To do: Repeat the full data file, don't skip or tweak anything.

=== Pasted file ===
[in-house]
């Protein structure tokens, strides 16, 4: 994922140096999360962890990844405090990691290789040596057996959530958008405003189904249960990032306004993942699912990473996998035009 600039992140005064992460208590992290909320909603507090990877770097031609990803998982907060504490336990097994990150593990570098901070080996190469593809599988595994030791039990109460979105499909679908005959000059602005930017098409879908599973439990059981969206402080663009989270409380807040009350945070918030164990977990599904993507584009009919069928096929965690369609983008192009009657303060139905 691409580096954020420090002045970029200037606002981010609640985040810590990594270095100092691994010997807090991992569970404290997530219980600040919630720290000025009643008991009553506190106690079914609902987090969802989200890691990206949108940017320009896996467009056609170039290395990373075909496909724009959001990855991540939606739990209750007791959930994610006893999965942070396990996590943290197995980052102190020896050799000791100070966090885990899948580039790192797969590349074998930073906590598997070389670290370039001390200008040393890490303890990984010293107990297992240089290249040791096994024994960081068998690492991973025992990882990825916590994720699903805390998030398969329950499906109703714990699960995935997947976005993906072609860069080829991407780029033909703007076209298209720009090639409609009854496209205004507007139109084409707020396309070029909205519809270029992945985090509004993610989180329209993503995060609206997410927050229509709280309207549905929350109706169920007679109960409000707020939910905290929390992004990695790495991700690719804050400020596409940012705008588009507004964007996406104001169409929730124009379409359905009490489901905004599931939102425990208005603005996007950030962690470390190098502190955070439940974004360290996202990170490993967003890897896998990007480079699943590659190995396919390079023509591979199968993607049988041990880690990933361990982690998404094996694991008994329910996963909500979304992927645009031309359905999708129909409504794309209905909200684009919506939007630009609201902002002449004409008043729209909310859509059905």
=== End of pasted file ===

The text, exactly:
[in-house]
């Protein structure tokens, strides 16, 4: 994922140096999360962890990844405090990691290789040596057996959530958008405003189904249960990032306004993942699912990473996998035009 600039992140005064992460208590992290909320909603507090990877770097031609990803998982907060504490336990097994990150593990570098901070080996190469593809599988595994030791039990109460979105499909679908005959000059602005930017098409879908599973439990059981969206402080663009989270409380807040009350945070918030164990977990599904993507584009009919069928096929965690369609983008192009009657303060139905 691409580096954020420090002045970029200037606002981010609640985040810590990594270095100092691994010997807090991992569970404290997530219980600040919630720290000025009643008991009553506190106690079914609902987090969802989200890691990206949108940017320009896996467009056609170039290395990373075909496909724009959001990855991540939606739990209750007791959930994610006893999965942070396990996590943290197995980052102190020896050799000791100070966090885990899948580039790192797969590349074998930073906590598997070389670290370039001390200008040393890490303890990984010293107990297992240089290249040791096994024994960081068998690492991973025992990882990825916590994720699903805390998030398969329950499906109703714990699960995935997947976005993906072609860069080829991407780029033909703007076209298209720009090639409609009854496209205004507007139109084409707020396309070029909205519809270029992945985090509004993610989180329209993503995060609206997410927050229509709280309207549905929350109706169920007679109960409000707020939910905290929390992004990695790495991700690719804050400020596409940012705008588009507004964007996406104001169409929730124009379409359905009490489901905004599931939102425990208005603005996007950030962690470390190098502190955070439940974004360290996202990170490993967003890897896998990007480079699943590659190995396919390079023509591979199968993607049988041990880690990933361990982690998404094996694991008994329910996963909500979304992927645009031309359905999708129909409504794309209905909200684009919506939007630009609201902002002449004409008043729209909310859509059905």